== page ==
For years, the Anchorage library system was run by radical hard-leftist administrators who utilized the public library to promote drag queen story hour for children, critical race theory book clubs, LGBTQ Pride Month celebrations and highly sexualized books about gender fluidity for youth.
Things have changed a bit under the direction of Deputy Director Judy Norton Eledge. She has more than 40 years of educational experience, working for both the Anchorage School District and in rural Alaska, and has served as a teacher, principal and director of curriculum. Most recently, she has done educational consulting with a focus on literacy. She’s also a well known figure in Anchorage’s conservative political circles.
Last August, when Mayor Dave Bronson tapped her as head director of the city’s five libraries, the left-leaning super majority that controls the Anchorage Assembly adamantly refused to approve her nomination. They claimed she was unqualified because she lacked a library science degree. But part of the controversy was a concern that Eledge was not interested in using the library as a conduit for leftist ideology.
After the Assembly refused to confirm Eledge, Mayor Bronson made her “deputy” director in November, a post that does not require Assembly approval. Since that time, she has served as the highest-ranking administrator in the library system.
A group of library employees, however, are not happy with the direction Eledge has taken. Several have already quit, and others have filed formal complaints with the city, claiming Eledge creates a hostile work environment, utters offensive statements and makes them feel devalued.
On May 31, Alaska Public Media published a 1,700-word article airing a litany the complaints that disgruntled staffers have levied against Eledge. Prominently featured in the article was Jacob Cole, Eledge’s second in command, until he recently quit his job.
“I worry about the library’s future,” Cole told Alaska Public Media. “So many people have left because the mood amongst staff is so sad and negative.”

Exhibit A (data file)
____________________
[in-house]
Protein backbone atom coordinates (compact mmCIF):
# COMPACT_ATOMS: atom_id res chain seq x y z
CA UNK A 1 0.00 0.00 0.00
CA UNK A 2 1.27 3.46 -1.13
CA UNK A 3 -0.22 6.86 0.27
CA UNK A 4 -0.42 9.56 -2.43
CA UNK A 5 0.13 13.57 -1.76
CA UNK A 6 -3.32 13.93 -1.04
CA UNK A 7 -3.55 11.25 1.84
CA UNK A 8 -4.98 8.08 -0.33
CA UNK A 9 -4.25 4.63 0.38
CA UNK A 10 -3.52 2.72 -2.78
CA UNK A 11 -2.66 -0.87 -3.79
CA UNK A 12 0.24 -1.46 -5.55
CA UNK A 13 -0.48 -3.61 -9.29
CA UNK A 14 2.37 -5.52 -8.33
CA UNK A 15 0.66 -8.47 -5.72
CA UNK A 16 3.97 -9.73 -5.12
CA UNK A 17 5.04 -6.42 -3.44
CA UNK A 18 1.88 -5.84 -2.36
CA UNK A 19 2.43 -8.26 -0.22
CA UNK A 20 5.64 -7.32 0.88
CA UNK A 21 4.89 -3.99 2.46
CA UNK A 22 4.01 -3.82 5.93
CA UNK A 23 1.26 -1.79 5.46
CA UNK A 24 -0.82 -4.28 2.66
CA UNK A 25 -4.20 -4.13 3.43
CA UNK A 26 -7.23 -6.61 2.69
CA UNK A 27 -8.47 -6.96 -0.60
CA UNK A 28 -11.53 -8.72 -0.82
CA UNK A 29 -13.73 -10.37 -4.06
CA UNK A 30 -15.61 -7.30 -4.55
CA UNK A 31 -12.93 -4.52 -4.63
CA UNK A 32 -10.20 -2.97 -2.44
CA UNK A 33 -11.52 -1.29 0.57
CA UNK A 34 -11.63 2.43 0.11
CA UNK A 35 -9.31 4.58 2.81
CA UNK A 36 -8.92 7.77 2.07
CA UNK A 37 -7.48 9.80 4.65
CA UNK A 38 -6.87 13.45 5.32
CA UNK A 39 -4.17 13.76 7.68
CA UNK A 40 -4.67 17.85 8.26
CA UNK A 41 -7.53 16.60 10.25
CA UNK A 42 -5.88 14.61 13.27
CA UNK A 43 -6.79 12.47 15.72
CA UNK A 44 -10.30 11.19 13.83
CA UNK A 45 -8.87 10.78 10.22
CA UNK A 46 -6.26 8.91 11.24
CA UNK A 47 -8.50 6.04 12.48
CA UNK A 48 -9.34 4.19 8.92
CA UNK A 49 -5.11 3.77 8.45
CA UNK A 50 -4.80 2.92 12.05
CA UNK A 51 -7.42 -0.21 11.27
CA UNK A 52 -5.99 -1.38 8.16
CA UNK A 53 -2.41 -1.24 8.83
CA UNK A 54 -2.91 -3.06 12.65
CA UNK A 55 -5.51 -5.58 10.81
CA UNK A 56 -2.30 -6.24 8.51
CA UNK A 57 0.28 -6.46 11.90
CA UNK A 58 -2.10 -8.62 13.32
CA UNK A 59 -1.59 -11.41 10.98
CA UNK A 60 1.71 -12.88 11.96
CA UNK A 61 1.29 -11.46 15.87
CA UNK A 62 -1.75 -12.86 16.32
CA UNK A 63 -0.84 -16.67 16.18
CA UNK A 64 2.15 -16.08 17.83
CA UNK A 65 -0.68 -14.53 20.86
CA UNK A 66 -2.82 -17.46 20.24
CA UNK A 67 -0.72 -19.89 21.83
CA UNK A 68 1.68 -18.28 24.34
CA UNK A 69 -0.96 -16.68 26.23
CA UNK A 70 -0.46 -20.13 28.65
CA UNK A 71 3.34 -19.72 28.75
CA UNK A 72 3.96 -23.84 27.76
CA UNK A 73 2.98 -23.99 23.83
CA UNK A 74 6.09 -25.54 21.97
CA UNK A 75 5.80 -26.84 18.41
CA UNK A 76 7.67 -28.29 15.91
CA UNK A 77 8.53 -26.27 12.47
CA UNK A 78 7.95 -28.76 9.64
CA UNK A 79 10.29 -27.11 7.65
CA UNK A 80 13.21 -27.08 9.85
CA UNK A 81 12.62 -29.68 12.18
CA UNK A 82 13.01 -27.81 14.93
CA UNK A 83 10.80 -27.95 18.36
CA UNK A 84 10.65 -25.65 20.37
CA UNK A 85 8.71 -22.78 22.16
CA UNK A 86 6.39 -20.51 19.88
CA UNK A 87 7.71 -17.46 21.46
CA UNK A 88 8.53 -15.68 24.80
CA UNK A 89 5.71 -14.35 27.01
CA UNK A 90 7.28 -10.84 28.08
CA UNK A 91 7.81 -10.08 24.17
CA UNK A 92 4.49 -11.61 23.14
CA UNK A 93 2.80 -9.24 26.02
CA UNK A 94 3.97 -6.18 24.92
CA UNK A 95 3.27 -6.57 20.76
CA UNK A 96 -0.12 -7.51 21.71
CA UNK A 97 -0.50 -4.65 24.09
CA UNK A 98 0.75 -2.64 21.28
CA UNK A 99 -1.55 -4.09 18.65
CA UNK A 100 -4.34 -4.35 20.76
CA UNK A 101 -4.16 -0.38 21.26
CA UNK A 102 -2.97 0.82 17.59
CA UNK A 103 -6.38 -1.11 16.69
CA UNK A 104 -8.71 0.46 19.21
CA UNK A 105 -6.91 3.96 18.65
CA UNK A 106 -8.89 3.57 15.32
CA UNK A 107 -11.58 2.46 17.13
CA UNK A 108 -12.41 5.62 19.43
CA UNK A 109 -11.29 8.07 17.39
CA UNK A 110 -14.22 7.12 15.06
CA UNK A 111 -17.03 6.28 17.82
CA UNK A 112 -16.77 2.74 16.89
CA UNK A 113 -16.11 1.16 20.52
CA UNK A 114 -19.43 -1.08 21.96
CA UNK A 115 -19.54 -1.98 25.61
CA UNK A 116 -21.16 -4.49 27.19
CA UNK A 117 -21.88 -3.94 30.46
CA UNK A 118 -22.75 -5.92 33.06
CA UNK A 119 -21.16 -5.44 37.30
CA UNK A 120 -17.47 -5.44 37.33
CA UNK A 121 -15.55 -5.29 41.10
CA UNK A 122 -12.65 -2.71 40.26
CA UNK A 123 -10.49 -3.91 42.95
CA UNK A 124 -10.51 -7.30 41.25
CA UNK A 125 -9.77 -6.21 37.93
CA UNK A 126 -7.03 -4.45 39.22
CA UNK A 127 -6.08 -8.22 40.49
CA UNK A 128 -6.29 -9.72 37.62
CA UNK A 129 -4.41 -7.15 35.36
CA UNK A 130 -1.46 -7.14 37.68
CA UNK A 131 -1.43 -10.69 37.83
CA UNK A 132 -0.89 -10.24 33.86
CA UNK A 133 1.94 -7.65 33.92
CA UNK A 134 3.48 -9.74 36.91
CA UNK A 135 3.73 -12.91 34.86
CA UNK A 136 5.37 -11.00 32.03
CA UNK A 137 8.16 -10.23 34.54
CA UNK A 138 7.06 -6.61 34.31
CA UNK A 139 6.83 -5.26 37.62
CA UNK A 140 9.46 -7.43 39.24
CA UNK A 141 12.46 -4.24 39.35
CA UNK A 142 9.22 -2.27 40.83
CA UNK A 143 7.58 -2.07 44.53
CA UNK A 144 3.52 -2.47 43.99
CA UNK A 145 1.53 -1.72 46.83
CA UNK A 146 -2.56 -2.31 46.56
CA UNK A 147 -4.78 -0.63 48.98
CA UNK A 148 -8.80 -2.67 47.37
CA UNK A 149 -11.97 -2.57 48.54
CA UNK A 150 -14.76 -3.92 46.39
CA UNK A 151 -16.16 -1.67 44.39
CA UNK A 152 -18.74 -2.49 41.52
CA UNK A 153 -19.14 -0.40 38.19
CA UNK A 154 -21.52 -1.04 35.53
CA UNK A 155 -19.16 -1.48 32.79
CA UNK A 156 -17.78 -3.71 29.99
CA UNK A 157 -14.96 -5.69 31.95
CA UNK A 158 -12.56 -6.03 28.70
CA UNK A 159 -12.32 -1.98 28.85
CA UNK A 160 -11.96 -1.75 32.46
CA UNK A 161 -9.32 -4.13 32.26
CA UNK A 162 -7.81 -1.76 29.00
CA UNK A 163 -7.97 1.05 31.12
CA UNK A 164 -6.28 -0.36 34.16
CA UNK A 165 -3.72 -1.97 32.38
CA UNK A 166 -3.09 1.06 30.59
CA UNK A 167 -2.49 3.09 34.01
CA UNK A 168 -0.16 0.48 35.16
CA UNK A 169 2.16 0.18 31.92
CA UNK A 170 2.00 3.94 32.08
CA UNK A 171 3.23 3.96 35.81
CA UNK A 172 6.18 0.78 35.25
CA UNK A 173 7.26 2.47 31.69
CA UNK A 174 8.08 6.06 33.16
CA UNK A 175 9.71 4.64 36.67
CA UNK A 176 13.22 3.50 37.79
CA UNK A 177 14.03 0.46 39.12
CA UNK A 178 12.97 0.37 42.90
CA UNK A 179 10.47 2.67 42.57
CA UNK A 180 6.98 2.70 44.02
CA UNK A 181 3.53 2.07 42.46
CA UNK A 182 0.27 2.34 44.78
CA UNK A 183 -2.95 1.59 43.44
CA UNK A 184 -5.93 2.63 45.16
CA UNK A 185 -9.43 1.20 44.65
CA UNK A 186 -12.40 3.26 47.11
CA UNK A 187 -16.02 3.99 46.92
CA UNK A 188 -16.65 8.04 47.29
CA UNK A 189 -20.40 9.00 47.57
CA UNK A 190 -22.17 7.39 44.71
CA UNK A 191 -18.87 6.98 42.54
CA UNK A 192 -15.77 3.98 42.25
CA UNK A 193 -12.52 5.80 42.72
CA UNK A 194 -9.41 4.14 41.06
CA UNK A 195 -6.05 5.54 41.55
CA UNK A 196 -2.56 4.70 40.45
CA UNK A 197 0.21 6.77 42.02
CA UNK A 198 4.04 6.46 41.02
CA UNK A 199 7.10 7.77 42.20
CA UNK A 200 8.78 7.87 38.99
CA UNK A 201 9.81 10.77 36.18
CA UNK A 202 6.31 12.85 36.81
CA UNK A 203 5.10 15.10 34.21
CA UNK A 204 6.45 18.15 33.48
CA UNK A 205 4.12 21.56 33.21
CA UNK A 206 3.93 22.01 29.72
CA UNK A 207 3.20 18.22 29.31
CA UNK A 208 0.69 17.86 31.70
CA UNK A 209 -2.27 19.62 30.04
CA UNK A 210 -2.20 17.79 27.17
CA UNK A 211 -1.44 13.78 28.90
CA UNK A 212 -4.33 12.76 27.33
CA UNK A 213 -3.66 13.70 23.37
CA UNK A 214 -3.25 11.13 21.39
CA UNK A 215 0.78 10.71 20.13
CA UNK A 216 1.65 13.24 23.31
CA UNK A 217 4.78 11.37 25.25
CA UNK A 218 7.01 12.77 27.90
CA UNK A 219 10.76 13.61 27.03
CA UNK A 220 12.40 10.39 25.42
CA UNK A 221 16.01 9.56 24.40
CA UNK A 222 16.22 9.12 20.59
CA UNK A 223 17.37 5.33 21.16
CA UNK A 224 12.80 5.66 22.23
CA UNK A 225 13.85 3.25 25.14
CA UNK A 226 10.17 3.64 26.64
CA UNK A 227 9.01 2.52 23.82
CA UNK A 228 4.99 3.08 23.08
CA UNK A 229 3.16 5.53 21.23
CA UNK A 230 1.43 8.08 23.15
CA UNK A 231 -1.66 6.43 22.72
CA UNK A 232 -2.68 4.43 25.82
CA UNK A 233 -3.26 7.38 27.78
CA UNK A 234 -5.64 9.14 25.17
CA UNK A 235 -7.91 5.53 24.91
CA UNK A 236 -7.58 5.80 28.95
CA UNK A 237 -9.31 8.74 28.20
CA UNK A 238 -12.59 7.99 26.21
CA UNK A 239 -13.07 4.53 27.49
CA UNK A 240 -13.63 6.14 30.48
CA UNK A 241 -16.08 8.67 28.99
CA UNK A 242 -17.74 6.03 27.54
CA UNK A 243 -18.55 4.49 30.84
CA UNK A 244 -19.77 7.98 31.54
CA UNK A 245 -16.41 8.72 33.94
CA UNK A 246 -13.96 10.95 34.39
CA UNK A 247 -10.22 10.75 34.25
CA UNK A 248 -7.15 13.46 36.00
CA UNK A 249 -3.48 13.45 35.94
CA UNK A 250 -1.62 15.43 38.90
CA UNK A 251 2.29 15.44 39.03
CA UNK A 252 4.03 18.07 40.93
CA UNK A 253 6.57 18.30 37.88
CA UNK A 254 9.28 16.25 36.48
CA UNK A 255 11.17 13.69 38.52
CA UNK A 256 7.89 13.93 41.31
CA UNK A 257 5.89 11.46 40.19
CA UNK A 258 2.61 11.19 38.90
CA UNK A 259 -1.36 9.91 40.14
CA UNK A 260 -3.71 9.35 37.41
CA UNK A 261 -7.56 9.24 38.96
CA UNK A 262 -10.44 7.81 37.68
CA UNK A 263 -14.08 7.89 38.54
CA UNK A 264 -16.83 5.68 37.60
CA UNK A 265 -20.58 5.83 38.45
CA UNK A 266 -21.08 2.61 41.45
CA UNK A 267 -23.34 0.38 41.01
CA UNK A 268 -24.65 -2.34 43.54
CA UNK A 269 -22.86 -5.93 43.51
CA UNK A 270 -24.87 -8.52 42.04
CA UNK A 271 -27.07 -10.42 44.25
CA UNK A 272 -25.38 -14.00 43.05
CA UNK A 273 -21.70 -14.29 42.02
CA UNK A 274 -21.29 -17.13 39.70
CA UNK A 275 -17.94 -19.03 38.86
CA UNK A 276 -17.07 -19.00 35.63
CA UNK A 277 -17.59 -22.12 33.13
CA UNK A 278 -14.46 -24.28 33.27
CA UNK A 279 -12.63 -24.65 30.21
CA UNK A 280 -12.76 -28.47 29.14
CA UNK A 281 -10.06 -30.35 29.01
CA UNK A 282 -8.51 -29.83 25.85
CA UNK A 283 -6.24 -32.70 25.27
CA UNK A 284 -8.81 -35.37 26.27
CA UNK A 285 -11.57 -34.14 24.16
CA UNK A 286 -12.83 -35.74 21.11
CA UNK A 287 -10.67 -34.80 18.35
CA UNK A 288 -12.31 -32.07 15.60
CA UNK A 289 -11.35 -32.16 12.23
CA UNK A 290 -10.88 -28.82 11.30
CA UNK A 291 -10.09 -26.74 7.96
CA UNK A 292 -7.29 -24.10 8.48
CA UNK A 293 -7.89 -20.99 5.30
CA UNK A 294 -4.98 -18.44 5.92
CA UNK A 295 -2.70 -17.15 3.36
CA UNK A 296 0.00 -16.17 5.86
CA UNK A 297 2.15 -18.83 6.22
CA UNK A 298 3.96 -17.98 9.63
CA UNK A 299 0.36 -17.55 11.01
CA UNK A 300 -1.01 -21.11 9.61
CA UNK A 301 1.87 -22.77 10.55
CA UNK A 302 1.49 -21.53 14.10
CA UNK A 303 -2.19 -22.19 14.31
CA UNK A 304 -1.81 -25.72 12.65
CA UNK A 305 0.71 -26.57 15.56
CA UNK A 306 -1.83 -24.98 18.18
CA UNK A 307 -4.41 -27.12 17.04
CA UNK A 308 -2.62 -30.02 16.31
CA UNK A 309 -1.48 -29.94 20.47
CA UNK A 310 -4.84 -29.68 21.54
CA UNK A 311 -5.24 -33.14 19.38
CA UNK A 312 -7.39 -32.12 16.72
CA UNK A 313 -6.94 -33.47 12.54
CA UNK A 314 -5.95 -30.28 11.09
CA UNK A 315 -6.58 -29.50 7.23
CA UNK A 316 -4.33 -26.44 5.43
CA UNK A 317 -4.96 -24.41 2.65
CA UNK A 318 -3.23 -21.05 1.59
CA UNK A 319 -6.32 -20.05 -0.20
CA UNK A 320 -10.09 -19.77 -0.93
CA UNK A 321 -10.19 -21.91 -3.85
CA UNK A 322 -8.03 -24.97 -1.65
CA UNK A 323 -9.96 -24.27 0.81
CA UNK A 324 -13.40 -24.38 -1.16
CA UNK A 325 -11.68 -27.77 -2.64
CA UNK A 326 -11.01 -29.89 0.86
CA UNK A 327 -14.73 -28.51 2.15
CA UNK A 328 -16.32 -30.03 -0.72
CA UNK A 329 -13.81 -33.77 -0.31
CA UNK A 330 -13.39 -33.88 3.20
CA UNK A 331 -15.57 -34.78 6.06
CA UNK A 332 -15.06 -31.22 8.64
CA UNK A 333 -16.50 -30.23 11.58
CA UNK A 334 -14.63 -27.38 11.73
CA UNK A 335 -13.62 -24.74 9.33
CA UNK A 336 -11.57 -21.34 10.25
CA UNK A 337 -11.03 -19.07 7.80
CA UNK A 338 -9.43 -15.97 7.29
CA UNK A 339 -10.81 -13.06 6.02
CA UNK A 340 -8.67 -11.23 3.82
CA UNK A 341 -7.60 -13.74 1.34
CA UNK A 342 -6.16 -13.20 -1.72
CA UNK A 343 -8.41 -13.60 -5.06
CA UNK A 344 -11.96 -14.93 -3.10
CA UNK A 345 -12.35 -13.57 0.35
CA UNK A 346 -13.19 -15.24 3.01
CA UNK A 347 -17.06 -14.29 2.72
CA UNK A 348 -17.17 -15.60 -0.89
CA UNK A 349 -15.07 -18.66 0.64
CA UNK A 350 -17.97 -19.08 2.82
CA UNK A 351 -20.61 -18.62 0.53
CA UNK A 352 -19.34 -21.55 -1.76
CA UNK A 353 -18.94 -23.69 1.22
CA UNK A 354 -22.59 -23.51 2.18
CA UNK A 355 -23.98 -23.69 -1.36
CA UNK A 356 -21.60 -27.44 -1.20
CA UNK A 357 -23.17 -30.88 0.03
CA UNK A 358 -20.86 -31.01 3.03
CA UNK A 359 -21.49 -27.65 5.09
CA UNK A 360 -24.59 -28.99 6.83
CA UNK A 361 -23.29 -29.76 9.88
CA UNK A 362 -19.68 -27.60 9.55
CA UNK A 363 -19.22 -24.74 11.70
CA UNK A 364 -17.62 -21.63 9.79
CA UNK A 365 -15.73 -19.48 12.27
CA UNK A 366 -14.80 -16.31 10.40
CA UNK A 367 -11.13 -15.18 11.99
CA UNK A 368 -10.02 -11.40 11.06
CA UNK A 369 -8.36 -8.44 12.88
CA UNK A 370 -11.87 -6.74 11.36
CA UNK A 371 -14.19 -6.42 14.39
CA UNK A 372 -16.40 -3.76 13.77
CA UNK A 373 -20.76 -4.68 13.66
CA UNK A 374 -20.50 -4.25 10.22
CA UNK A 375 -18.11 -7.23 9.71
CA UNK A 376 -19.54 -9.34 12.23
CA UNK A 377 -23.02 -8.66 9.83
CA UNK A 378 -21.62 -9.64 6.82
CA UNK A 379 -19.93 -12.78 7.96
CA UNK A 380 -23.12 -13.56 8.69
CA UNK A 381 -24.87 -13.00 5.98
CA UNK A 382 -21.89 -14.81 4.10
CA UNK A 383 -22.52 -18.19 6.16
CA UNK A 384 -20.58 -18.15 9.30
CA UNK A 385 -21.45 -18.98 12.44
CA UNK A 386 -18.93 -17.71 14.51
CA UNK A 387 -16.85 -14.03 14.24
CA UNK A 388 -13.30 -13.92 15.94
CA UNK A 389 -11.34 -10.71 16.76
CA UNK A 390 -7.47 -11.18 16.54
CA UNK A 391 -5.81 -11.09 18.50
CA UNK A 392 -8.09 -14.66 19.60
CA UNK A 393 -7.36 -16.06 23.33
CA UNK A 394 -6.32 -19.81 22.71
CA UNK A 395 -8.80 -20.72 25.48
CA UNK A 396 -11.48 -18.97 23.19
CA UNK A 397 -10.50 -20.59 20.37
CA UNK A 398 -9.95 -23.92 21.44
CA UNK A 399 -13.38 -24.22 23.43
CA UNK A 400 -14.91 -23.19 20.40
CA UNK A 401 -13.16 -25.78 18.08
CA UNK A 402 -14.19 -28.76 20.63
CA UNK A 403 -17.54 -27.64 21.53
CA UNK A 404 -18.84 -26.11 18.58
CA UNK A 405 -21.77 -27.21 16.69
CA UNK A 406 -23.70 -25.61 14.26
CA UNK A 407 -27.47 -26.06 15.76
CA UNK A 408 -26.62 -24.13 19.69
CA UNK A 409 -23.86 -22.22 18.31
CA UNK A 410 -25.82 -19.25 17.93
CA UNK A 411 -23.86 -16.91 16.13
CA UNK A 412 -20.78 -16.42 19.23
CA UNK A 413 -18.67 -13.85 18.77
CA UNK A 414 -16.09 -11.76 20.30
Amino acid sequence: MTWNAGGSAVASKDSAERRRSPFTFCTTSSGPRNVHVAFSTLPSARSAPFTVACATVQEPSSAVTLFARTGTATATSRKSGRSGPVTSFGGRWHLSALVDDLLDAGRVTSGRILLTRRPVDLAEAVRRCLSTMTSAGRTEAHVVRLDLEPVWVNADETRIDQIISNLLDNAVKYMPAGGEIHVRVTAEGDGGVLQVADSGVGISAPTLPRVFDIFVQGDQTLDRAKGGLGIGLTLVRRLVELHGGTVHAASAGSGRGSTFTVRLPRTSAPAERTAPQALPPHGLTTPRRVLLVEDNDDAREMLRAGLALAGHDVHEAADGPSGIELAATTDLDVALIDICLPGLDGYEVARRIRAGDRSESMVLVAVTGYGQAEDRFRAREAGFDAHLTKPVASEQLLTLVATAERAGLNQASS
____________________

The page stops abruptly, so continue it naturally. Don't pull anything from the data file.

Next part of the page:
While the Alaska Public Media article included comments from several Eledge detractors, it failed to include a single interview with any employee or volunteer who supports Eledge and her leadership.
The Watchman, however, spoke with one long-time library employee, and another active library volunteer – both of whom had very different views on Eledge.
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Joe Kline has worked at the library since 2006, serving under multiple directors during his 16 years. He currently works as a Librarian Assistant III. Not only does he appreciate Eledge’s leadership style, but he is also a firm supporter of changes she has made, most importantly her moves to make the library safer for patrons.
“I support her,” he said. “Judy has been an educator for a lot of years, and she’s been around thousands of people. I have no problems with her.”
Kline noted that Eledge recently instituted a new policy limiting the number of bags and personal items people can bring into the library. The policy came in response to an incident which occurred in February when a woman was stabbed in the back by mentally ill man as she was returning books.
Kline said the new policy, aimed at increasing patron safety, comes after years of well documented issues surrounding vagrancy and homelessness in and around the library.
“We have a big homeless problem here – you just can’t bring everything you own into the library,” Kline said.